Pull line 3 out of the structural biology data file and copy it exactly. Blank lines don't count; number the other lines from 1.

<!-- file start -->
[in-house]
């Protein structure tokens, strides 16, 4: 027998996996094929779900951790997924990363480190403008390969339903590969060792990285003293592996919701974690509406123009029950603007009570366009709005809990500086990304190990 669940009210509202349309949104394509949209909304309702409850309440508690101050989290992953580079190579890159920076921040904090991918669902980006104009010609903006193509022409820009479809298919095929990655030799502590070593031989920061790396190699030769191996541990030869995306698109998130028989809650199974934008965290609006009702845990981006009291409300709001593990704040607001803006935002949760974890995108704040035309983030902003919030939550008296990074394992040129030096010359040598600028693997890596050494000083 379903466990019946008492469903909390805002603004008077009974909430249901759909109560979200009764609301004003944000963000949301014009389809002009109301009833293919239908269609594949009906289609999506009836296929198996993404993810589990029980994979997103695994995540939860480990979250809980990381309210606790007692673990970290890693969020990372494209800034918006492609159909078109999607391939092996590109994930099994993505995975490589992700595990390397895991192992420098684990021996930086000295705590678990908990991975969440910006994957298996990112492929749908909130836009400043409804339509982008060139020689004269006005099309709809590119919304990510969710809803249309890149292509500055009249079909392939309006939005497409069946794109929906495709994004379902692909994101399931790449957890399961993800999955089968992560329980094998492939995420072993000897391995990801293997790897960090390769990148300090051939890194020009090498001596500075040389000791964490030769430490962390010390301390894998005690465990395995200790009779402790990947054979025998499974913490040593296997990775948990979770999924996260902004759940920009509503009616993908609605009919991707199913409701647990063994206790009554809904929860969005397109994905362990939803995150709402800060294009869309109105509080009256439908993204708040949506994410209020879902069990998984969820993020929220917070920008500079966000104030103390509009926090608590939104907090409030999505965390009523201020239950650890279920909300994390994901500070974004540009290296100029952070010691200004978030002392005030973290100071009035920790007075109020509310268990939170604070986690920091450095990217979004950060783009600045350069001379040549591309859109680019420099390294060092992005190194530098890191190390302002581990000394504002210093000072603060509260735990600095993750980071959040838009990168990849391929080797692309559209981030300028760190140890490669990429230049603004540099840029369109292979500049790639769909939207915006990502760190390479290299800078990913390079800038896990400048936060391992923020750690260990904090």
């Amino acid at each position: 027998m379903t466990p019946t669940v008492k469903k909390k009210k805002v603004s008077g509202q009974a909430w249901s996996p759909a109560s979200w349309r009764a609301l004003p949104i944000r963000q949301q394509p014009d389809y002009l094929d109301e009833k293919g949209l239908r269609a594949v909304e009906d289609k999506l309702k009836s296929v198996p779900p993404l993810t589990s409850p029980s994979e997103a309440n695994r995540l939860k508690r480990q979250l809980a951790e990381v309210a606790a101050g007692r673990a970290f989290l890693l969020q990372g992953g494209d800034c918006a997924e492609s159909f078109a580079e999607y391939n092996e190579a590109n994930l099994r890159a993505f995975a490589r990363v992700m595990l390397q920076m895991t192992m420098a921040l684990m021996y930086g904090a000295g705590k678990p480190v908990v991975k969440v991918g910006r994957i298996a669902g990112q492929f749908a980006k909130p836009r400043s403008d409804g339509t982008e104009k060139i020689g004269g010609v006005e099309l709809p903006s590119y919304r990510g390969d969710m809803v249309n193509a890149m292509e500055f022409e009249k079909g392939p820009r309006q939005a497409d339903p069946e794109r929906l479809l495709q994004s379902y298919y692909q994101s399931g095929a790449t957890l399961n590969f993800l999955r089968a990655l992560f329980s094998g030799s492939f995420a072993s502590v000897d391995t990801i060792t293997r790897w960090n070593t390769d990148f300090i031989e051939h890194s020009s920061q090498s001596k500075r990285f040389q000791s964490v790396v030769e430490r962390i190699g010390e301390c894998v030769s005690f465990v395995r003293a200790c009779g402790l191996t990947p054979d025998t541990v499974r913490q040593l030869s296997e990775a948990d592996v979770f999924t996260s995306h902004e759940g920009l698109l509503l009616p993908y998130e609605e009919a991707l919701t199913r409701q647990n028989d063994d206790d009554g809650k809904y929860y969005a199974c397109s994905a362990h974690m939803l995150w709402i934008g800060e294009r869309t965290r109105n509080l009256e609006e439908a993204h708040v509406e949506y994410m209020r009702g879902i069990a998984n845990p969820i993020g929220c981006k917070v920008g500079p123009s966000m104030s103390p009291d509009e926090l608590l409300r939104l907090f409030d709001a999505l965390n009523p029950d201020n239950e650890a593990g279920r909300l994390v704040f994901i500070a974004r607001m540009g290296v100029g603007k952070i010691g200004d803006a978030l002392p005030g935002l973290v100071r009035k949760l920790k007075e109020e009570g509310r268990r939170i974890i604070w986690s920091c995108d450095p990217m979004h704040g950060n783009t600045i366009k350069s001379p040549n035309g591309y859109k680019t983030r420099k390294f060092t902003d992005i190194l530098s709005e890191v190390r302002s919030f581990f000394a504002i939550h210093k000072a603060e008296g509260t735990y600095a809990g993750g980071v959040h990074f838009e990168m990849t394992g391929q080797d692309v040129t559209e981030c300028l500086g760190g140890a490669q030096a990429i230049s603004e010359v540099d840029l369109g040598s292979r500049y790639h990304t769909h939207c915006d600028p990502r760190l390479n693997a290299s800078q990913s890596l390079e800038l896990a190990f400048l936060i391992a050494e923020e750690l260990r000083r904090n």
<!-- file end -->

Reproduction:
């Amino acid at each position: 027998m379903t466990p019946t669940v008492k469903k909390k009210k805002v603004s008077g509202q009974a909430w249901s996996p759909a109560s979200w349309r009764a609301l004003p949104i944000r963000q949301q394509p014009d389809y002009l094929d109301e009833k293919g949209l239908r269609a594949v909304e009906d289609k999506l309702k009836s296929v198996p779900p993404l993810t589990s409850p029980s994979e997103a309440n695994r995540l939860k508690r480990q979250l809980a951790e990381v309210a606790a101050g007692r673990a970290f989290l890693l969020q990372g992953g494209d800034c918006a997924e492609s159909f078109a580079e999607y391939n092996e190579a590109n994930l099994r890159a993505f995975a490589r990363v992700m595990l390397q920076m895991t192992m420098a921040l684990m021996y930086g904090a000295g705590k678990p480190v908990v991975k969440v991918g910006r994957i298996a669902g990112q492929f749908a980006k909130p836009r400043s403008d409804g339509t982008e104009k060139i020689g004269g010609v006005e099309l709809p903006s590119y919304r990510g390969d969710m809803v249309n193509a890149m292509e500055f022409e009249k079909g392939p820009r309006q939005a497409d339903p069946e794109r929906l479809l495709q994004s379902y298919y692909q994101s399931g095929a790449t957890l399961n590969f993800l999955r089968a990655l992560f329980s094998g030799s492939f995420a072993s502590v000897d391995t990801i060792t293997r790897w960090n070593t390769d990148f300090i031989e051939h890194s020009s920061q090498s001596k500075r990285f040389q000791s964490v790396v030769e430490r962390i190699g010390e301390c894998v030769s005690f465990v395995r003293a200790c009779g402790l191996t990947p054979d025998t541990v499974r913490q040593l030869s296997e990775a948990d592996v979770f999924t996260s995306h902004e759940g920009l698109l509503l009616p993908y998130e609605e009919a991707l919701t199913r409701q647990n028989d063994d206790d009554g809650k809904y929860y969005a199974c397109s994905a362990h974690m939803l995150w709402i934008g800060e294009r869309t965290r109105n509080l009256e609006e439908a993204h708040v509406e949506y994410m209020r009702g879902i069990a998984n845990p969820i993020g929220c981006k917070v920008g500079p123009s966000m104030s103390p009291d509009e926090l608590l409300r939104l907090f409030d709001a999505l965390n009523p029950d201020n239950e650890a593990g279920r909300l994390v704040f994901i500070a974004r607001m540009g290296v100029g603007k952070i010691g200004d803006a978030l002392p005030g935002l973290v100071r009035k949760l920790k007075e109020e009570g509310r268990r939170i974890i604070w986690s920091c995108d450095p990217m979004h704040g950060n783009t600045i366009k350069s001379p040549n035309g591309y859109k680019t983030r420099k390294f060092t902003d992005i190194l530098s709005e890191v190390r302002s919030f581990f000394a504002i939550h210093k000072a603060e008296g509260t735990y600095a809990g993750g980071v959040h990074f838009e990168m990849t394992g391929q080797d692309v040129t559209e981030c300028l500086g760190g140890a490669q030096a990429i230049s603004e010359v540099d840029l369109g040598s292979r500049y790639h990304t769909h939207c915006d600028p990502r760190l390479n693997a290299s800078q990913s890596l390079e800038l896990a190990f400048l936060i391992a050494e923020e750690l260990r000083r904090n």